Printed in the Indianapolis Star, July 17, 2001
To the Editor:
The recent controversy over whether the Salvation Army should be forced to hire homosexuals if they accept tax dollars from President Bush's proposed faith-based charity plan should give conservatives pause when supporting this proposal.
On the surface, the President's plan looks like a good idea. Government contracting with faith-based groups to provide more efficient help to America's poor is an attractive concept. But the potential for government micro-management of private charities' affairs is too much of a risk to take. Principled public servants like U.S. Representative John Hostettler have expressed concern over this problem, as did Andrea Neal in a July 12 column.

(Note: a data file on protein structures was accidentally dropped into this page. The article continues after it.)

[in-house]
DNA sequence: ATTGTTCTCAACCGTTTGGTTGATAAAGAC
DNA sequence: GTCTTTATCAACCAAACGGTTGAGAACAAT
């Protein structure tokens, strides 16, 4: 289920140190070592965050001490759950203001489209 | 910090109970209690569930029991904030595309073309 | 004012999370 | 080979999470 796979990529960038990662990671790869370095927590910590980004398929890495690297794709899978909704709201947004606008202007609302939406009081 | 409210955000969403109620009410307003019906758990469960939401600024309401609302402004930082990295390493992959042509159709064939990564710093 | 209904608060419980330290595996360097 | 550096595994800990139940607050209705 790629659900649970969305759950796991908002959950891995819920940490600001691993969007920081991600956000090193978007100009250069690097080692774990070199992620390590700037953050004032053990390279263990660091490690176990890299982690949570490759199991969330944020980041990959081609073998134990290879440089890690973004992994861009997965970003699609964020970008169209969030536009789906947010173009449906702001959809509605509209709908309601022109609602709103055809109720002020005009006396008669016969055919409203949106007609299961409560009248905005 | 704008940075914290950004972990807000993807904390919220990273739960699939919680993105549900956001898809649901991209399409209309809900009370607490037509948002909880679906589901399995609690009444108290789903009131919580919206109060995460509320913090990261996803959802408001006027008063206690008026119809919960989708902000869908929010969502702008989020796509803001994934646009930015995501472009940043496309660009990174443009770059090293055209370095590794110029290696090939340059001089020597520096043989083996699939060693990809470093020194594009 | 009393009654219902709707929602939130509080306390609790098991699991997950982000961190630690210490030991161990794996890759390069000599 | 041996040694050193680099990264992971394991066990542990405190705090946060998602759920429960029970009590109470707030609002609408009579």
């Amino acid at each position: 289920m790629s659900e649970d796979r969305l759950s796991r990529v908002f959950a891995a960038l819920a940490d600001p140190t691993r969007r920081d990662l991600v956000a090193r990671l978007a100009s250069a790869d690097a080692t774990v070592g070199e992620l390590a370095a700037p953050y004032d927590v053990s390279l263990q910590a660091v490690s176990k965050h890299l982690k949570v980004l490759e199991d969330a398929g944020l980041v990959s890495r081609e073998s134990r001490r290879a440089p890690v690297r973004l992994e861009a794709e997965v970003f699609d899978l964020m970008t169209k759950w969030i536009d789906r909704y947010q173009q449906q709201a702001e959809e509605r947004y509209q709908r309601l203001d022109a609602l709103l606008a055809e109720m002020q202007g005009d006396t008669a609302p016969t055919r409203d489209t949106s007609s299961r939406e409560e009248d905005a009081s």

Conservatives should also consider the political ramifications of the proposal. What happens when a fiscally conservative Republican decides we need to cut spending on this program? Will conservative Christians have to choose between voting Democratic to keep the money coming or voting Republican on social issues? It is not wise for the GOP to potentially give their base a reason to vote for the other party.
I applaud President Bush for thinking outside the box with this plan and offering an innovative approach to aiding the poor, but this is not something conservatives should support.